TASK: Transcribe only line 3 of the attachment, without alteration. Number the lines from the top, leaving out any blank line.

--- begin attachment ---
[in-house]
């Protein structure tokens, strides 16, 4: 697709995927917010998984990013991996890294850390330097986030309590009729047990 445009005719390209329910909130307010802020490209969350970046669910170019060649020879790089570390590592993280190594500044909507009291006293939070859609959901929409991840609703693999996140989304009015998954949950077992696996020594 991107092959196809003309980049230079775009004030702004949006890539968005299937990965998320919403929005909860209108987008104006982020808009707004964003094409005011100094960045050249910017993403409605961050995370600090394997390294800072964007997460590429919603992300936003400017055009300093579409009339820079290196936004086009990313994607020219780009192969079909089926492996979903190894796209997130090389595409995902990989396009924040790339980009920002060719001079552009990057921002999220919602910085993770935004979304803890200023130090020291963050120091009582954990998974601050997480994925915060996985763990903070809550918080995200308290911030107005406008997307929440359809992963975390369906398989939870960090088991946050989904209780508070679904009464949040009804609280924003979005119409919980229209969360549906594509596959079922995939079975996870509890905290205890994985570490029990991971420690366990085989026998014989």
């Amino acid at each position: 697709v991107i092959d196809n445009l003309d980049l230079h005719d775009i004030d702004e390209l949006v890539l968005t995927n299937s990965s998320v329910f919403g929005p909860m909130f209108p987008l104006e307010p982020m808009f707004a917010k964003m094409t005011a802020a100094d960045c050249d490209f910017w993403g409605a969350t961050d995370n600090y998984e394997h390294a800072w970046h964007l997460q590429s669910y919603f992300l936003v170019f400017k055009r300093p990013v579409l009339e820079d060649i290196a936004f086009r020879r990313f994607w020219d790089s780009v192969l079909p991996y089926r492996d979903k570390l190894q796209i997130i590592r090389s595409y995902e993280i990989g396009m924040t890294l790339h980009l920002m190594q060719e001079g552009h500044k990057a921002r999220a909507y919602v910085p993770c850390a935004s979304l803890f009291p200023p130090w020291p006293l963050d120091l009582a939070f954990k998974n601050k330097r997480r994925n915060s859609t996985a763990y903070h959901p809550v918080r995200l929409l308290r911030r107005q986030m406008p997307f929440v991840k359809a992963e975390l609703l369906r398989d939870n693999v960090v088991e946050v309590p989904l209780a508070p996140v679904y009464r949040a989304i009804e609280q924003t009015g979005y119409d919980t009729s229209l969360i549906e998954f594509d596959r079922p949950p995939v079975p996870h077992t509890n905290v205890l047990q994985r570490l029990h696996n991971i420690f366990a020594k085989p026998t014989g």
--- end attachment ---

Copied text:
């Amino acid at each position: 697709v991107i092959d196809n445009l003309d980049l230079h005719d775009i004030d702004e390209l949006v890539l968005t995927n299937s990965s998320v329910f919403g929005p909860m909130f209108p987008l104006e307010p982020m808009f707004a917010k964003m094409t005011a802020a100094d960045c050249d490209f910017w993403g409605a969350t961050d995370n600090y998984e394997h390294a800072w970046h964007l997460q590429s669910y919603f992300l936003v170019f400017k055009r300093p990013v579409l009339e820079d060649i290196a936004f086009r020879r990313f994607w020219d790089s780009v192969l079909p991996y089926r492996d979903k570390l190894q796209i997130i590592r090389s595409y995902e993280i990989g396009m924040t890294l790339h980009l920002m190594q060719e001079g552009h500044k990057a921002r999220a909507y919602v910085p993770c850390a935004s979304l803890f009291p200023p130090w020291p006293l963050d120091l009582a939070f954990k998974n601050k330097r997480r994925n915060s859609t996985a763990y903070h959901p809550v918080r995200l929409l308290r911030r107005q986030m406008p997307f929440v991840k359809a992963e975390l609703l369906r398989d939870n693999v960090v088991e946050v309590p989904l209780a508070p996140v679904y009464r949040a989304i009804e609280q924003t009015g979005y119409d919980t009729s229209l969360i549906e998954f594509d596959r079922p949950p995939v079975p996870h077992t509890n905290v205890l047990q994985r570490l029990h696996n991971i420690f366990a020594k085989p026998t014989g």